On the surface, the bloody mary seems simple: tomato juice and vodka. But in reality, it is a complex expression of culinary philosophy. Should it be tasteful and to the point? Should it be overflowing with gaudy garnishes? Should it scald your tongue with heat? Should the drink be vegetarian? Every bar has its own take, and here's the scoop on some of Boise's best interpretations.
Proving its ability to stick to a theme, the Bakon Bloody Mary at Bacon is soused with Bakon vodka and served in a glass rimmed with delicious salted bacon dust. But you better be hungry if you order this drink. Not only does it come in a big effin' glass, and with thick pulpy tomato juice, it has a slab of—what else?—bacon piled on top.
Start with house-made vodka, add tomato juice, a slew of spices, celery and asparagus, then serve it up in a short glass and you've got Bardenay's bloody standard. Feeling adventurous? Opt for a basil-infused, Clamato-laden, tequila-based or super-spicy variety. This always-packed hangout spot has six varieties of marys to choose from, which will provide a cure for any type of hangover.
This drink is not very flashy in the accessories department, but it's strong and spicy, with thick ground pepper and a bite of vodka. So stinging is this bloody mary, it is almost to the point of being astringent, which is great for the bloody mary's No. 1 purpose: getting you back on track come Sunday morning. And even better, on said Sunday morning this sucka is only $2.75.
A skyscraper of a celery stalk protrudes from a salad-worth of arugula in Flatbread Community Oven's Zesty Bloody Mary. Tomatoes and a thick slice of bacon atop bacon-infused vodka take this concoction from morning drink to near-meal status, but according to the staff, it's really the mix that makes this mary a winner. Don't worry non-carnivores, the veg variety is also delish.
Don't be frightened by the sea-creature-like thing sitting next to the pickles and lemon wedge near the edge of the glass on Fork's Market Bloody Mary. The fried blue cheese olive is one of the most unique accoutrements found on a cocktail, and garners inquisitive looks. But it's also crunchy, tangy, downright delicious and reason enough to order a bloody.
If you like to make your own Bloody Mary, but don't much cotton to all the hippies in Hyde Park, you're in luck. The 1970s Las Vegas gloom of the Gamekeeper Lounge rocks a build-your-own Bloody Mary bar Sundays from 10 a.m.-2 p.m., as well as one made by the bartender with a thick house-made mix, heavy with Worcestershire sauce tang and just a hint of black pepper.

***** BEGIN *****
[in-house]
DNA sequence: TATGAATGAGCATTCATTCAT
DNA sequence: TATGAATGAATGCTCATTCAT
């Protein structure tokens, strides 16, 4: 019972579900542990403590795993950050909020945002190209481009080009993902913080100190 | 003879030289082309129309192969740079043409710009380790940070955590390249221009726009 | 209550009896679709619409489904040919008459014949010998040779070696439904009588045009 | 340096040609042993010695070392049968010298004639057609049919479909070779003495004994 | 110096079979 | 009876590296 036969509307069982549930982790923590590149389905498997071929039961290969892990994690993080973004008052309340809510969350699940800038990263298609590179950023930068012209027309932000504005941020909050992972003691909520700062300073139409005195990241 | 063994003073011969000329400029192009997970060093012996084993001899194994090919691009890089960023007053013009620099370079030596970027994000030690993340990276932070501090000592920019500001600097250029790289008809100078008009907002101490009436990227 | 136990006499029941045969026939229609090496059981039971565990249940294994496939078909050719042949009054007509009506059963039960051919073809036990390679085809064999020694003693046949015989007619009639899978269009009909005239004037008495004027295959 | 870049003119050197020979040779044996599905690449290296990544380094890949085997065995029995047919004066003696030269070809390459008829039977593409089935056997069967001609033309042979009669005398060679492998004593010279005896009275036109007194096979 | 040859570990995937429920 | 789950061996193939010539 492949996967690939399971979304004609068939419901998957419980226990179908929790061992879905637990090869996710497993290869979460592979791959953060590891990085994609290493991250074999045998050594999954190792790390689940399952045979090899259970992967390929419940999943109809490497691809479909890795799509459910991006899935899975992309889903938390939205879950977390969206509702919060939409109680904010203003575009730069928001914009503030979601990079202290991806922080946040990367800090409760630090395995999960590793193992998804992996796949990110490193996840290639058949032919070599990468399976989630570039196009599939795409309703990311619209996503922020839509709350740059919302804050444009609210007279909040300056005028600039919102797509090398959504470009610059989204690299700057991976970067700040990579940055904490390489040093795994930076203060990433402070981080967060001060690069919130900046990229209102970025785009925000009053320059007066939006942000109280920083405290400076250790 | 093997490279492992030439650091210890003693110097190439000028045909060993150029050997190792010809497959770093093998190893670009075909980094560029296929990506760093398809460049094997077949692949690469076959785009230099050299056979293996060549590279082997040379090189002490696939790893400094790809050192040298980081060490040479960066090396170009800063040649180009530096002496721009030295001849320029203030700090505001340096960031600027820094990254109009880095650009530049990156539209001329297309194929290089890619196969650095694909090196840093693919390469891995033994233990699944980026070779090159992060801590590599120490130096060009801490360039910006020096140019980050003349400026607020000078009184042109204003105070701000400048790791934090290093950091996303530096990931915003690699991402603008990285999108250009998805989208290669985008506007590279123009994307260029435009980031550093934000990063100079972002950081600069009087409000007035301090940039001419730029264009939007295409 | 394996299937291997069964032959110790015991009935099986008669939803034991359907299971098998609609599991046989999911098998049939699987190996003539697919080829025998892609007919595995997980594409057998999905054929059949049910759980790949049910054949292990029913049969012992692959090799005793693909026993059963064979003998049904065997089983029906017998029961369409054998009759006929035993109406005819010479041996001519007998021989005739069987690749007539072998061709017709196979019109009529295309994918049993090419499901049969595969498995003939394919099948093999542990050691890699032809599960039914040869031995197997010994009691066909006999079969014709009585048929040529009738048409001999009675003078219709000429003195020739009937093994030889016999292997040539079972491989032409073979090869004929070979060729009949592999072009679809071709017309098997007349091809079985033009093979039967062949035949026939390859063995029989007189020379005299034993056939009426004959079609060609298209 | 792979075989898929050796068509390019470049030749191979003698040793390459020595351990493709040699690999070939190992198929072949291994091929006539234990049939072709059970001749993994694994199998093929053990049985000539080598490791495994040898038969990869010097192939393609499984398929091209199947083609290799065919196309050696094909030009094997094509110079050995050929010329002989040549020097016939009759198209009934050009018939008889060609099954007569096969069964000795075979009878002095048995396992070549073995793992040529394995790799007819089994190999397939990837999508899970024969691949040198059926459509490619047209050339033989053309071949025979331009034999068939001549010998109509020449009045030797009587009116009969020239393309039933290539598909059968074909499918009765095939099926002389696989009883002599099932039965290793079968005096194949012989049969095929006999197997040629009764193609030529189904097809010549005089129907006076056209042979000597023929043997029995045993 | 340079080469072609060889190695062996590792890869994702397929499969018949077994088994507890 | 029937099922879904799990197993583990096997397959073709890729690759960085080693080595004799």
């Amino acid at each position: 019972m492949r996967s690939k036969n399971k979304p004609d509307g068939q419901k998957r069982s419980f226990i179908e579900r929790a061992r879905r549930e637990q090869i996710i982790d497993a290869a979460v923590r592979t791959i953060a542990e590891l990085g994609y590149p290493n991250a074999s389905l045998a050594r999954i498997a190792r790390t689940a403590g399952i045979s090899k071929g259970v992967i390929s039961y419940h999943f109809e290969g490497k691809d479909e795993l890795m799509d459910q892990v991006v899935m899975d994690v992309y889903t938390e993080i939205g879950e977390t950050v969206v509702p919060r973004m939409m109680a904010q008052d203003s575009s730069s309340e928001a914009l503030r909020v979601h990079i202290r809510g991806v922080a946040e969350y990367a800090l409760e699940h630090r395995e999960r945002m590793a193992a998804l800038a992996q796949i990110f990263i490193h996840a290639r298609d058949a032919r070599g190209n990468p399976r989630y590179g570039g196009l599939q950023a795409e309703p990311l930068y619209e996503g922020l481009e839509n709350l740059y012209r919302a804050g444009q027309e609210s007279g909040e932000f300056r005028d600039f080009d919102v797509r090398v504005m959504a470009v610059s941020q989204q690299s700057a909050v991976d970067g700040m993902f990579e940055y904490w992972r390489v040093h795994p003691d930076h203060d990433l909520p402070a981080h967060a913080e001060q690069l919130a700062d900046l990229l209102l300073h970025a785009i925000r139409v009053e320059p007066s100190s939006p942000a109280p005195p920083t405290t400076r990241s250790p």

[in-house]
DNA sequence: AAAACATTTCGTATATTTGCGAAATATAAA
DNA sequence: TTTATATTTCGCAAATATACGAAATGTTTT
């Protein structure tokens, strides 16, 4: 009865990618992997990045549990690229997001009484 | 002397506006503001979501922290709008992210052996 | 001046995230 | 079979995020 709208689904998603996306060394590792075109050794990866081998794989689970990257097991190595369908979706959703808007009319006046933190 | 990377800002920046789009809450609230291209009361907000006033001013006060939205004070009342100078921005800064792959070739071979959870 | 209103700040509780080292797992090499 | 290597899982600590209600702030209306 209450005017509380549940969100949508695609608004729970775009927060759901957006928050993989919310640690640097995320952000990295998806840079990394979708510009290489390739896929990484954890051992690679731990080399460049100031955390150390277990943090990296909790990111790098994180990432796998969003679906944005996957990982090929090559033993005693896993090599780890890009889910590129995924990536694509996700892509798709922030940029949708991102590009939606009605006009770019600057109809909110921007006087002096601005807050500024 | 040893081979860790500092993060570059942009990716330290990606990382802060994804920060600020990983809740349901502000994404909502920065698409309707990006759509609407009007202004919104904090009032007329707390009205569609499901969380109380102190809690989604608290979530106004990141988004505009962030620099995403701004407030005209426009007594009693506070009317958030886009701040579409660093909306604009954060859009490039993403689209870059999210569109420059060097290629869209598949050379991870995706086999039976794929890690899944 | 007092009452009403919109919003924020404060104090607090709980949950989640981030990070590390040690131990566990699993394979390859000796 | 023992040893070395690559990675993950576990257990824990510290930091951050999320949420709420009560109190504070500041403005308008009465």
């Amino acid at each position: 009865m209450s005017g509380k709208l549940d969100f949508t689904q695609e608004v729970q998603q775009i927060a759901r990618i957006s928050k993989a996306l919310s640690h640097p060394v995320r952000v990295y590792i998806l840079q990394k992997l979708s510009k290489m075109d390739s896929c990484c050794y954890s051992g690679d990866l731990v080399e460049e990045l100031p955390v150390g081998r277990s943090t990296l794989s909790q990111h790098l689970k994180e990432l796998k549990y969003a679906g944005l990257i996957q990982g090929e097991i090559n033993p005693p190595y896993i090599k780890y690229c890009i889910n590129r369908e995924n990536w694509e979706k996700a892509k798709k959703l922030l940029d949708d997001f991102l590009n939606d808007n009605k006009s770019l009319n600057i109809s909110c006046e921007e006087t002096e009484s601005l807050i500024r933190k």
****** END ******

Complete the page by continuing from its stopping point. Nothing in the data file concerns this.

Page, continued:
The first thing you will notice about a bloody mary from Jakers is that it is a meat beverage, with a large prawn hanging on the glass's rim next to a large celery stalk. But when you take a drink, you notice its smooth and velvety texture with strong flavors of lime and thick tomato juice. It focuses on the classic roots of the drink and delivers exactly the sort of bloody mary your grandparents drank in steakhouses of the 1970s.
Idahoans are self-reliant, so much so that, occasionally, they go to a bar to make their own drinks. Case in point: Parrilla's $3 build-your-own Bloody Mary Bar. What will it be? Vodka with pickles and A1 sauce or 18 different kinds of salt with a drop of tomato juice for color? (Page 51)
This may be the single cocktail made at Red Feather that eschews class for a sense of whimsy. It comes dressed up in beans, red peppers, lemons, olives, cucumbers and pickles made into a bizarre smiley face. Held together with toothpicks, it functions like a protective cage that must be removed to reach the liquid part of the drink, which is in the manner of the heirloom tomato, boasts a bright tangy flavor, which is then followed by a wave of cracked black pepper.